Journal of Surgery

Research Article

Comparison of J-Shaped Incision and Mercedes Incision for Liver Transplantation

Julio Cesar Wiederkehr*, Mauro Rafael Igreja, Nelson Gonçalves, Amanda Pereira Sequinel, Ana Luiza Komniski Sampaio, Gabrielle Paggi Montemezzo, Henrique Wiederkehr and Matheus Pedro Wasemand Barbara Wiederkehr

  • Department of Transplant Surgery, Hospital Santa Isabel, Blumenau, Brazil

*Address for Correspondence: Julio Cesar Wiederkehr, Department of Transplant Surgery, Hospital Santa Isabel, Av Visconde de Guarapuava, 4663, ap 101, 80240-010 Curitiba, PR, Brazil, E-mail: julio.wieder@gmail.com
 
Citation: Wiederkehr JC, Igreja MR, Gonçalves N, Sequinel AP, Komniski Sampaio AL, et al. Comparison of J-Shaped Incision and Mercedes Incision for Liver Transplantation. J Surgery. 2015;3(1): 3.
 
Copyright © 2015 Wiederkehr JC, et al. This is an open access article distributed under the Creative Commons Attribution License, which permits unrestricted use, distribution, and reproduction in any medium, provided the original work is properly cited.
 
Journal of Surgery | ISSN: 2332-4139 | Volume: 3, Issue: 1
 
Submission: 09 January 2015 | Accepted: 18 March 2015 | Published: 23 March 2015
 
Reviewed & Approved by: Dr. Waldo Concepcion, Professor, Department of Surgery, Stanford University School of Medicine, USA

Abstract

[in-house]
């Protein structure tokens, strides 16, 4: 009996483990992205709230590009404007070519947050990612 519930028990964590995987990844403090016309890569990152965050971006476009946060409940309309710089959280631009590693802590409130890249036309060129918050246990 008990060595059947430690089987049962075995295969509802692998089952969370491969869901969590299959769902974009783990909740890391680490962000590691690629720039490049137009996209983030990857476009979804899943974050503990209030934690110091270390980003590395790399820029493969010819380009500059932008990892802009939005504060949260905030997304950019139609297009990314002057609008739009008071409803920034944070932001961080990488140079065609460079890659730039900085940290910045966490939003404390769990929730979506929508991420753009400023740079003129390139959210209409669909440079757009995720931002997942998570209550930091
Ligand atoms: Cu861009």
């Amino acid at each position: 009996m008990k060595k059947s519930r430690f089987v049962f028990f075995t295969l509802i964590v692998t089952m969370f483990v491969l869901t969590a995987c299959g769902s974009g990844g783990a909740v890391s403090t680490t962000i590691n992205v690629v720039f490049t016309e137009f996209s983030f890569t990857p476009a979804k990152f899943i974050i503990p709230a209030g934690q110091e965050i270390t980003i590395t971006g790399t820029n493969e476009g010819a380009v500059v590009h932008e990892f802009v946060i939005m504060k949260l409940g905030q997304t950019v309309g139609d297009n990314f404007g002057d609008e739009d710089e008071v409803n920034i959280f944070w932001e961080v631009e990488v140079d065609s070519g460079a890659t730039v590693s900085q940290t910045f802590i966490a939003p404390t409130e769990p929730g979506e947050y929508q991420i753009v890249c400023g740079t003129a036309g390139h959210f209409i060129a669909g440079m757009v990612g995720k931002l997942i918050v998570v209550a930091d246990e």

Wound-related and incision-related complications such as wound infections and incisional hernias are common after liver transplantation. Advances in surgical, anesthesiological, critical care, and immunological innovations have led to a dramatic reduction in postoperative morbidity and mortality. Orthotopic liver transplant (OLT) has been first described with traditionally Mercedes type incision. Less traumatic J shaped incision has been used more frequently. We analyzed retrospectively 110 consecutive patients submitted to OLT in our institution from November 2010 to December 2012. In our program, beginning on September 2011, orthotopic liver transplantation (OLT) was performed using J-shaped (J) incision routinely, switching from a previous Mercedes (M) incision. We compared the incidence for surgical site infection (SSI), incisional hernia, and overall satisfaction. Fifty patients submitted to OLT using J-shaped incision were compared to 60 patients with M incision. Age, sex distribution, indication for OLT, and MELD score were similar in both groups. Three patients in the J group developed SSI, 6%, while 13, 21.6%, patients in the M group developed SSI (p=0.02). Incisional hernia was observed in 9 patients in the J group, 18%, compared with 22 patients in M group, 36.6% (p=0.03). Regarding overall satisfaction with the results of the incision, 48 patients, 96%, in J group gave the highest score, while in the M group, 45 patients, 75%, attributed the highest score for the questionnaire. After we have decided to switch from Mercedes type incision to J-shaped incision, OLT was feasible in all patients. When refraining to incise rectus abdominis on both sides, we provide a less traumatic incision, which leads to fewer complications postoperatively. Our results suggest that a J-shaped incision is preferred to other incisions for OLT.